Maritime Shipping Needs Better Data Sharing

Maritime Shipping Needs Better Data Sharing

Importers, exporters, container carriers, terminal operators, vessel owners and other stakeholders suffer from poor visibility and predictability around shipments and are losing money due to a lack of partner synchronization and insufficient data insight.

Ineffective data sharing and poor cross-industry collaboration is costing the maritime industry, according to a new report released by the Business Performance Innovation (BPI) Network in coordination with Navis and XVELA, both part of Cargotec.

The study, entitled " Competitive Gain the Ocean Supply Chain: Innovation That's Driving Maritime Operational Transformation,"  indicates that importers, exporters, container carriers, terminal operators, vessel owners and other stakeholders suffer from poor visibility and predictability around shipments and are losing money due to a lack of partner synchronization and insufficient data insight.

However, there is recognition, particularly among industry leaders interviewed, that digitization and mindset shifts are afoot, and will be a boon to all players in the industry. “Everyone benefits from collaboration and data sharing,” says Andreas Mrozek, Global Head Marine & Terminal Operations for the Hamburg Sud Group, one of the world’s largest container shipping lines. “It starts with the customers and moves to the carriers, then the terminal operators, vendors, freight systems, truck companies, and keeps going down the line. Closer collaboration is a compelling value proposition for each supply chain partner.”

Ninety percent of survey participants said real-time data access and information sharing was important to increasing the efficiency and performance of the shipping industry. Some 82% said the industry needs to improve supply chain visibility.

The push for improvements will likely come from a combination of forces. Shippers will push for better operational visibility; alliances will demand better ways for their carrier members to share information to improve efficiencies and customer service; and terminals and port authorities under pressure to increase utilization and optimize existing infrastructures.

On average, surveyed executives estimated that each of a wide range of ocean supply chain processes could be improved by as much as 66% and no less than 55% if the industry updated its IT systems and improved its ability to share data with other members of the supply chain.

 “Our study underscores the critical need for the shipping industry to improve collaboration and visibility through the adoption of new technology-driven models and processes,” said Dave Murray, head of thought leadership for the BPI Network. “Perhaps partly because the industry has been preoccupied and constrained by its economic challenges—but also because many of its members are just plain resistant to change—the industry has been far too slow to enter the digital age.”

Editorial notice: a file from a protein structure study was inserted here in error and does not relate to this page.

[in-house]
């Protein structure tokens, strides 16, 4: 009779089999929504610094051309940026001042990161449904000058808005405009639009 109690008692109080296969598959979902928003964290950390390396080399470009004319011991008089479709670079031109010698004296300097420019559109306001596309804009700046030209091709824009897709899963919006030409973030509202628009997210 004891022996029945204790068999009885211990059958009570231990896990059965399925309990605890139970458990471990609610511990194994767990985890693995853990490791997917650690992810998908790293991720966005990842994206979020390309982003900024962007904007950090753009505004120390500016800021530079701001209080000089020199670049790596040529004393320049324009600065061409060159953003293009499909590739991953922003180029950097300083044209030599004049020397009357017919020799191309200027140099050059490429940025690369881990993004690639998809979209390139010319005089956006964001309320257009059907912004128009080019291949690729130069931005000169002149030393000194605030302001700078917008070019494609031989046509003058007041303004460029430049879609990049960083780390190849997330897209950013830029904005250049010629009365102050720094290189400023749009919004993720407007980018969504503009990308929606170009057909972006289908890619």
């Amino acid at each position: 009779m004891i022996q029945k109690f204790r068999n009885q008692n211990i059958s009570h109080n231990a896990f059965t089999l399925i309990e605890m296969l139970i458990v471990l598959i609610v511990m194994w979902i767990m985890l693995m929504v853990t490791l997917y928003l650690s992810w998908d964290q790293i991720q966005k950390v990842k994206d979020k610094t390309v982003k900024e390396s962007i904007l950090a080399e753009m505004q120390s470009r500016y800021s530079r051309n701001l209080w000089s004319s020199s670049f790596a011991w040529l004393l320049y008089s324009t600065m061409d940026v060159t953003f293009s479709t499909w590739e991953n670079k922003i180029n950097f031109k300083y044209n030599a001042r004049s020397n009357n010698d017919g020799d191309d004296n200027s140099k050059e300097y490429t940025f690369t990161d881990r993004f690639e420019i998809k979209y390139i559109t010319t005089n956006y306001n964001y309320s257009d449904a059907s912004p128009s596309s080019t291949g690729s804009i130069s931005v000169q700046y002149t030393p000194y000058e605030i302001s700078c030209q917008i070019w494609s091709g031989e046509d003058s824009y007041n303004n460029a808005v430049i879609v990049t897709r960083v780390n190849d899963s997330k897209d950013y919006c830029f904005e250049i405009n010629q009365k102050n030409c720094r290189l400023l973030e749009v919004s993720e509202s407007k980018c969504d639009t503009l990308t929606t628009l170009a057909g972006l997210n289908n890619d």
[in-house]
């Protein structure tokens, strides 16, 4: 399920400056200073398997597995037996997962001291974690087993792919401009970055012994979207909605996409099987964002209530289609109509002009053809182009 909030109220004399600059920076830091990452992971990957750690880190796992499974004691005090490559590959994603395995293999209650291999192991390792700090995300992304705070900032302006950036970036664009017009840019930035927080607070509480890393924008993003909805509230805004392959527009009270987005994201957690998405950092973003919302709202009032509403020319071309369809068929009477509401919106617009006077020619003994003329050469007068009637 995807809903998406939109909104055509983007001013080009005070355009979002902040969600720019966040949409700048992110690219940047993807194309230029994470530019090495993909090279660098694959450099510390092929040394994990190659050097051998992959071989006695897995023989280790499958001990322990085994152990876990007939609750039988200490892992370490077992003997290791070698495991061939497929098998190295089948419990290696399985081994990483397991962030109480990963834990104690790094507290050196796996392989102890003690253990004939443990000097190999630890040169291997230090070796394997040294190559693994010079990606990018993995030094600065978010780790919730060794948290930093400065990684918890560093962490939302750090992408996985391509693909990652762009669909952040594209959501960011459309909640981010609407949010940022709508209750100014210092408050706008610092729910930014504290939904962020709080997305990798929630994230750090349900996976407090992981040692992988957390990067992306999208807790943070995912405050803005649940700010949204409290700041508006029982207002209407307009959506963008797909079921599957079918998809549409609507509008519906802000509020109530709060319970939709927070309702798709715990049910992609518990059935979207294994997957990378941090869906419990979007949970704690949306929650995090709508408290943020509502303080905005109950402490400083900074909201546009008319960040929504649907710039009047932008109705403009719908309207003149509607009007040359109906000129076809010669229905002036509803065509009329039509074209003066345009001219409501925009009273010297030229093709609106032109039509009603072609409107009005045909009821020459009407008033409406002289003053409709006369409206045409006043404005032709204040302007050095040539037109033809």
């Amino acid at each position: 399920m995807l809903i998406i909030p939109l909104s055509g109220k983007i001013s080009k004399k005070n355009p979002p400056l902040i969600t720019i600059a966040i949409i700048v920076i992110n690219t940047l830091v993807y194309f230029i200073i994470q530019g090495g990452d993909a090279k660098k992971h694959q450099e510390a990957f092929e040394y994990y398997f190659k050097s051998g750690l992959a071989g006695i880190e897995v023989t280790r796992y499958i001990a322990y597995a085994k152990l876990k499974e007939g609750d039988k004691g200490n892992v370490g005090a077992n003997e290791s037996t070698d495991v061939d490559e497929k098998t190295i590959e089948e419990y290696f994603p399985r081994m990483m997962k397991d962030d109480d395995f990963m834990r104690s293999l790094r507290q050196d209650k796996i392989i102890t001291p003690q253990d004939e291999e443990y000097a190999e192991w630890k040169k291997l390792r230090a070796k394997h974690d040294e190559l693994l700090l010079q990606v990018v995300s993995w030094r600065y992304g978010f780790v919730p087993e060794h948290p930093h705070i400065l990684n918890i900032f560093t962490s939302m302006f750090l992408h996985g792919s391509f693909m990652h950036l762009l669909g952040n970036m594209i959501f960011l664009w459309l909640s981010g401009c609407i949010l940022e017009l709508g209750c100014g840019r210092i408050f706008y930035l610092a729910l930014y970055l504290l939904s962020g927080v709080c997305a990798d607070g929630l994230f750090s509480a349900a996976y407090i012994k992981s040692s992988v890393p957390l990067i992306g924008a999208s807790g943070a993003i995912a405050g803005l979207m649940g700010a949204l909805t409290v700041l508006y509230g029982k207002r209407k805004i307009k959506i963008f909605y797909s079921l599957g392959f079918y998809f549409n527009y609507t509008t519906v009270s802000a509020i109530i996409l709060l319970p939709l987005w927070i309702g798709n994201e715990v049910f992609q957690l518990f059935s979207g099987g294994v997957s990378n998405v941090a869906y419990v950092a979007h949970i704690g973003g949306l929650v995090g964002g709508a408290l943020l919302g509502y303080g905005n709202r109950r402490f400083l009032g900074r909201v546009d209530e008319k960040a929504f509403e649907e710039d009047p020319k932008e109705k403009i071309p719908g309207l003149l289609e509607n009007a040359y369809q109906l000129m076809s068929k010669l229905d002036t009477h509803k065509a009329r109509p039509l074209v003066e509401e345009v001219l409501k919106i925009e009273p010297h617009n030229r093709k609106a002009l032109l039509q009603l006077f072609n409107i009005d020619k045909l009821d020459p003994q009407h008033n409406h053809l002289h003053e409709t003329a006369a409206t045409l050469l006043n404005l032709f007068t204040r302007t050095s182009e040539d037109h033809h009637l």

According to respondents, the areas most in need of improvement are: 1) carrier to terminal coordination, 2) supply chain visibility and information sharing, 3) terminal operations, 4) cargo flow visibility and predictability, and 5) coordination across carrier alliances.

The report indicates that industry resistance to change, coupled with the industry’s aging and inflexible IT systems, are key impediments to improving visibility and collaboration. Some 54% of respondents said the industry being “slow to change” was one the biggest roadblocks to improving collaboration, while 49% cited the cost and complexity of legacy systems.

At the same time, many in the industry believe that change is coming. Some 46% of respondents said their companies were either investing significantly in new technologies or significantly increasing those investments.

Other key findings include:

  • Some 90% of shippers and consignees say there’s a need to improve visibility in the ocean supply chain.
  • Eighty-five percent of shippers and consignees rate the industry as either “slow to change” (70%) or “far behind the curve” (15%) when it comes to innovation and next generation technology adoption.
  • Just 12% of respondents said their partners were “very effective” at collaborating and sharing data, although 38% said their partners were improving and 32% said they were “somewhat effective.”
  • Respondents said the top five most promising technologies for the maritime industry are: data analytics, automation, the Internet of Things, new software management solutions and cloud solutions.

Despite the global cargo shipping industry’s major economic challenges, many survey respondents anticipated a turnaround in the next two years. 27% expected “some improvement” or “significant improvement” in profitability, while 35% expected “stabilization, but lack of profitability” over that period.

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